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Huntington Station Man Suffered Medical Emergency Before Fatal Crash, Cops Say

first_imgSign up for our COVID-19 newsletter to stay up-to-date on the latest coronavirus news throughout New York A 59-year-old man died after crashing his car into a tree in Huntington on Tuesday afternoon and investigators suspect that he suffered a medical emergency before the collision.Suffolk County police said Robert Manigaulte, of Huntington Station, was driving a Chrysler Town and Country southbound on Woodbury Road when he crossed onto the opposite side of the road and struck a tree south of Carley Avenue at 4 p.m.The victim was taken to Huntington Hospital, where he was pronounced dead.Second Squad detectives impounded the vehicle and are continuing the investigating investigation.last_img

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The battle for new credit union charters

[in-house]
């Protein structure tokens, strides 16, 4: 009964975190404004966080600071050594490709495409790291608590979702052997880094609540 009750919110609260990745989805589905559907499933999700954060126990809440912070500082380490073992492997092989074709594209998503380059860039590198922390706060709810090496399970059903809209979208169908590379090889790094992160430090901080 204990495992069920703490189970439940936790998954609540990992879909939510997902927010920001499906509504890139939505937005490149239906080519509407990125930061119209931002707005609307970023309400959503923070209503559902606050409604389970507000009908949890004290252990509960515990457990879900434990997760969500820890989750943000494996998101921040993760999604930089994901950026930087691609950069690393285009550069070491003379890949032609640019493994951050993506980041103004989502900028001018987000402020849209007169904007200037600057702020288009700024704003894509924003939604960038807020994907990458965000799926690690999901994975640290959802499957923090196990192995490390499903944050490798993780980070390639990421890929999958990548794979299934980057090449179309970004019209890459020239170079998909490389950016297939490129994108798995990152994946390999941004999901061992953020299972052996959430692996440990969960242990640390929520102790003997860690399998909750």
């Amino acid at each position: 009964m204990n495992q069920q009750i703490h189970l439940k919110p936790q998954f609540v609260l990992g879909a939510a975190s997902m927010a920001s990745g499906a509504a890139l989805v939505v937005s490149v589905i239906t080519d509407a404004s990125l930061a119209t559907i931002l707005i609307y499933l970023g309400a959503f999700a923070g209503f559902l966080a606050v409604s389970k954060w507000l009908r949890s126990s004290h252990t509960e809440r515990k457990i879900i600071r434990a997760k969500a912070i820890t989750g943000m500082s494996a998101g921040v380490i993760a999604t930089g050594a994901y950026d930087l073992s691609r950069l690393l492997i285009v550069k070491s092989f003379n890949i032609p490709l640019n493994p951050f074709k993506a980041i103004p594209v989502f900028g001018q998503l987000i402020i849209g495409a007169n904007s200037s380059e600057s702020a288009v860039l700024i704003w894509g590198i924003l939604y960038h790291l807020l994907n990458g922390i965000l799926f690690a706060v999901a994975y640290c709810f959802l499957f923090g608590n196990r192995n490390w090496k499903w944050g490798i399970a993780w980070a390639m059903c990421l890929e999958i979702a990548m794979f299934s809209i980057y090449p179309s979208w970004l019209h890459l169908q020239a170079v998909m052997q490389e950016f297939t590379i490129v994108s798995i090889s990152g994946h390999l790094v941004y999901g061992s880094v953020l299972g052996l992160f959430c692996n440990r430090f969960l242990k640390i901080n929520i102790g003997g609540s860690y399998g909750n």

first_imgWhen there are no startups in an industry, the question has to be raised: is the sector dying?Here’s the worrisome question about the credit union movement: is the comparative lack of new charters a sign that the movement is floundering?  Proof of the difficulty is that since 2008, per NCUA data, just 28 new credit unions were chartered. “That is as close to zero as you can get,” said Paul Stull, CEO of the Credit Union Association of New Mexico.In the years since, eight of the group vanished, either through merger, liquidation, or charter cancellation.The inescapable reality: it isn’t easy to get a new credit union going.But that does not mean it is impossible. It also doesn’t mean people aren’t out there, struggling to launch new credit unions—below we’ll look at two such efforts.First, however, why is it so hard to charter a new credit union? The NCUA’s Federal Credit Union Charter Application Guide is a dense 114 pages. There’s even a 28-page NCUA document on the costs involved in a new charter. Don’t ignore that costs guide. A few years ago, Thad Moore, a longtime Self-Help Credit Union leader and a participant in a number of chartering efforts, told me that in many instances capital is the biggest hurdle. “It’s gotten harder,” Moore told me.NCUA gives the daunting math: “The actual amount necessary [for a charter] will not be able to be fully determined until completion of the pro-forma financial statements and plans for operating independently. However, if you wish to estimate the amount of funding required, we suggest using, at a minimum, the lesser of $300,000 or $100,000 per $1 million in projected assets during the first five years of PFCU’s operation. For example, if you expect the PFCU to grow to $5 million in assets by the end of year five, the organizers should obtain, pre-charter, at least $500,000 in commitments for start-up donated capital.”  It’s not easy to raise that kind of capital for a start up that likely will take years to reach its goal.That’s a big reason why many would-be credit unions—nobody knows exactly how many—wave the white flag of surrender before they get a charter.And yet the intrepid keep trying.Up in Maine, Maine Harvest—a would-be credit union that I first reported on a couple years ago—continues to make steady progress. In mid-March, the Portland Press Herald declared it “a big step closer” to a charter. Maine Harvest, which is intended to serve businesses involved in Maine’s food economy, nonetheless remains $1 million shy of the amount it probably needs to open. But it has now gathered support from many luminaries, including a grand-daughter of Franklin Delano Roosevelt.A key driver for this credit union charter attempt is the need for access to capital by Maine’s small business food producers—blueberry farmers, fishermen, and the rest of the local food producers. No established financial players are tripping over themselves to make these loans, but Maine Harvest believes the loans are good business and good for Maine.Scott Budde, slated to become CEO of Maine Harvest when it gets its charter, recently said, “We are still at it but with significant progress.”Note: a key is Maine Harvest fills a real need that nobody else wants to fill. It’s not alone.In north Minneapolis, a different kind of credit union is coming together, with the hope of winning a charter by 2019. That’s where members of a group called Blexit are working to create a black focused credit union in a neighborhood that activist Me’Lea Connelly told KARE TV is a bank desert. The City Pages newspaper reported that this would be MInnesota’s first black union.Connelly told City Pages: “We have communities that are underserved and also taken advantage of by the most predatory businesses in our state. Regular banks don’t give them chances.”Credit unions aimed specifically at low-income communities have access to grant monies earmarked for that purpose, and Connelly has pursued that funding.A campaign on Facebook also has won a strong response, Connelly told City Pages.Bottomline: both Maine Harvest and Blexit are fledgling credit unions driven forward by people who passionately believe in the need and the mission, and they also believe that credit unions are the only real way to provide the resources the target membership needs.But isn’t that exactly how and why the first credit unions took root? Their founders saw a need, and they also saw nobody else wanted to fill it. And so they did.In New Mexico, Stull said: “Many have forgotten why credit unions exist. They exist to help people, not to serve people with the lowest possible risk.”His point: across large chunks of America, a lot of people are very much in need of the kind of financial services a credit union is intended to provide.At least some look to be in line to be served—farmers in Maine and the underbanked in north Minneapolis.And that’s good news for the credit union movement. 34SHARESShareShareSharePrintMailGooglePinterestDiggRedditStumbleuponDeliciousBufferTumblr,Robert McGarvey A blogger and speaker, Robert McGarvey is a longtime journalist who has covered credit unions extensively, notably for Credit Union Times as well as the New York Times and TheStreet, … Web: www.mcgarvey.net Detailslast_img read more